I found this bit of writing when looking through my mother’s photograph album.
The things I miss and the memories I cherish … .
I am an old lady and this is the day before Easter.
We only had one child, a blond-headed baby girl named Phyllis, who we called Dottie as she was very small.
I miss the first bouquets of spring of a few yellow dandelion and perhaps a violet or two, clutched tight in a grubby little hand and given to me in love to put in a vase.
I also miss the May baskets the neighbor’s children hung on our door, who would come in for ice cream and cake afterwards. Now it seems the children don’t have time for the simple joys of life anymore.
I also miss the country schools and the programs put on in the old country church, and the happy little faces when Santa Claus came in.
These are just a few of the things that take me back many years. They were the good old days when we lived on the farm and you had neighbors who cared about you, and would always help each other out, if needed.
We had lots of hard work, but many pleasant memories, never forgotten.
We have lost many dear friends through out the years and made new ones also, but the memories linger on–never to be forgotten.
Now it’s my turn to be the old lady. I too remember
those days as a child on the farm and the country school.
A picture of a little girl swinging in the wind on a storm door prompted this memory of the one-room Sanford Country School in the early 1940s.
When the weather turned cold, we started school with an additional ritual. Mrs. Parsons, our teacher, would ask if any of us had soup or something to be heated for lunch. A chorus of “I do” would respond. We’d open our lunch boxes to take out jars and hand them to Mrs. Parsons who put them on the top of the brown monster (a coal stove) in the back corner of the room. By lunch time the jars provided a hot lunch for us.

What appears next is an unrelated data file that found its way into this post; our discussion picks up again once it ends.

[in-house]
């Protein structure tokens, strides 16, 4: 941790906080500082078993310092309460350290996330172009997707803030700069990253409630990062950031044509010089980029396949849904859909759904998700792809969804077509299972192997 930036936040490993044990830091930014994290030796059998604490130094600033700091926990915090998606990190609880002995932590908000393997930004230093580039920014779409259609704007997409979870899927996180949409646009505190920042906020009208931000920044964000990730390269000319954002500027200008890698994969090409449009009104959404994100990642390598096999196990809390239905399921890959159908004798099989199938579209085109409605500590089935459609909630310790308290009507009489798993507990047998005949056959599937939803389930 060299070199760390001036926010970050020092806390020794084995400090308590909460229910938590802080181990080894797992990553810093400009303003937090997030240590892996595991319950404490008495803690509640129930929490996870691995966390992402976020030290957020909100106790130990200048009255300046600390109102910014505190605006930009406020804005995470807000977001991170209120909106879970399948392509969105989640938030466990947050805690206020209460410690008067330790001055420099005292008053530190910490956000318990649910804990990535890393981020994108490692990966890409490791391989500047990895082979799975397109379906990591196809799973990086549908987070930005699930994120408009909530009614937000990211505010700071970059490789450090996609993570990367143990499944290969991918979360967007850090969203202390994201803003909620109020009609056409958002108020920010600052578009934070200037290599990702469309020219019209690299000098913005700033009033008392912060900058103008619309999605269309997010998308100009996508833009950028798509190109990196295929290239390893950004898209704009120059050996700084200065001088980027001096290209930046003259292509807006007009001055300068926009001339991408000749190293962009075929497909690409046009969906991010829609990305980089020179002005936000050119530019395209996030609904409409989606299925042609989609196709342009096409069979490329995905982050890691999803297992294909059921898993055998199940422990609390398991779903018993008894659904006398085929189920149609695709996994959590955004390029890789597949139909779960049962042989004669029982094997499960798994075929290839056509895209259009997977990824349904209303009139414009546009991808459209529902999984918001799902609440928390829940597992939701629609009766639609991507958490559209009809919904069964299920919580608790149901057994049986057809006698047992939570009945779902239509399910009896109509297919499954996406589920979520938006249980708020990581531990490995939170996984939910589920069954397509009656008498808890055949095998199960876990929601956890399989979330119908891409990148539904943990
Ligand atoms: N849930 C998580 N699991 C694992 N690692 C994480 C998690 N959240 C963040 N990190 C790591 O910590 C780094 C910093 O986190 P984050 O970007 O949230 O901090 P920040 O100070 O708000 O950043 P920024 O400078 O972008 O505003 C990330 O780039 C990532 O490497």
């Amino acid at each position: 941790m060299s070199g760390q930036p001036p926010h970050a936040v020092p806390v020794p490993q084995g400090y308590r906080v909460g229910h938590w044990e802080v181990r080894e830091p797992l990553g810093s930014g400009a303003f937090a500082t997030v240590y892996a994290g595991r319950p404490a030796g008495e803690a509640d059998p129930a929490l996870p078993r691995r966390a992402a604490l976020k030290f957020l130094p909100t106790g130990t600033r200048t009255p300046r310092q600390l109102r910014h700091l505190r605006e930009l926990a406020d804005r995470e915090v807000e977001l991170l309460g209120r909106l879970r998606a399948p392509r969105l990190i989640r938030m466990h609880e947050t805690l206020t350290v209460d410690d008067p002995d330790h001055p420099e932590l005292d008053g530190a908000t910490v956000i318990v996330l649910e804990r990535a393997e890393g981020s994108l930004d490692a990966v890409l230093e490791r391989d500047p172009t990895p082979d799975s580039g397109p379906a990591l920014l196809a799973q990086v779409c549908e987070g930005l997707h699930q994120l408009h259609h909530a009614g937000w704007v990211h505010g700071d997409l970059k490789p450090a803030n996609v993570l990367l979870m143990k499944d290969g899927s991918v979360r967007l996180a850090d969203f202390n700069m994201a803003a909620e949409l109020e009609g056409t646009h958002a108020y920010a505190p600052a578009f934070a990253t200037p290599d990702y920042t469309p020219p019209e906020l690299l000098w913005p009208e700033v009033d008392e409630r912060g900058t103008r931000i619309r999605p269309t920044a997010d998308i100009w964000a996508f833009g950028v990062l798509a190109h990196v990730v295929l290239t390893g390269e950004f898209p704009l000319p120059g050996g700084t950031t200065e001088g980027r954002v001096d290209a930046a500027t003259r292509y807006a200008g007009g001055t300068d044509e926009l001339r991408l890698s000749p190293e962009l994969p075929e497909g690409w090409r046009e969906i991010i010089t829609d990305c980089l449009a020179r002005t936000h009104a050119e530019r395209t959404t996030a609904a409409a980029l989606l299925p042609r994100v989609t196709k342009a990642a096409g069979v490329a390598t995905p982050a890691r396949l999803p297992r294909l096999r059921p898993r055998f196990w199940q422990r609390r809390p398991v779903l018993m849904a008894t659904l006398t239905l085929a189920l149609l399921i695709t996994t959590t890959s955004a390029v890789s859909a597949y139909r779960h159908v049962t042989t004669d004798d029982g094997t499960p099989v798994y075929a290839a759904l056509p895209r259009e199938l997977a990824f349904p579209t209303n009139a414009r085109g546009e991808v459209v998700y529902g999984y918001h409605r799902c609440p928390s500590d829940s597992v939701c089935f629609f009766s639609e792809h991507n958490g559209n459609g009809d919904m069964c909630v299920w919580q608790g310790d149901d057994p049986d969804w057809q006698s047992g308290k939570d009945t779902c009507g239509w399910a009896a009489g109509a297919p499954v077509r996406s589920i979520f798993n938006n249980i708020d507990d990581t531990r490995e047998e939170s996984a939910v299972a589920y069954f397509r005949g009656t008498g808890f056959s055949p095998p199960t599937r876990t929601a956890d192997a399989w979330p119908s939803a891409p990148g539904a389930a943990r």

To make sure everyone had a hot lunch in the winter, Mrs. Parsons brought a sandwich toaster to school. At lunch time she sat in the back corner near the windows where there was one of the few place electric outlets in the room. All of us took our sandwiches to her. She cut them into quarters and laid them out on the shelf. She toasted a few quarters at a time and called us to collect them as each one was ready. They smelled so good whether they were peanut butter, tuna, bologna, along with steaming tomato or chicken soup. Now I know my thicker homemade bread was much better, but then I considered the kids who had square white store-bought bread for sandwiches and Campbell’s soup to be more fortunate.
On one particular winter day stands out in my memory. The snow started in the morning and built quickly into a blizzard. Snow piled up on the highway and was surely very slippery. I’m sure Mrs. Parsons must have been very concerned about getting all of us home. She had no way to call parents and close the school early. By the time school was finished, the unplowed roads were impassable.
Dad came to get me with our team of horses and a bobsled. A farmer’s bobsled was made with the body of a wagon on two sets of large sled runners. Dad waited with the horses just outside the fence that surrounded the school yard. The fierce wind scared me. It felt like it could pick me up and blow me away. I grabbed onto the fence to pull myself along. Finally, Dad had to leave the horses and to come and carry me to the wagon where he tucked me, Eleanor, Ruthie, Doris, and Betty and Bobby, all who lived on our road, under heavy black wool horse blankets to keep us warm while he faced the driving snow and wind to guide the team of horses back home.
I don’t remember, but I don’t think Mr. Parsons was able to get to Sanford with his school bus. I know there was one night the bus got stuck in the snow and all the students and Mr. Parsons stayed the night in someone’s home. I think Mrs. Parsons stayed with the family next door to the school overnight.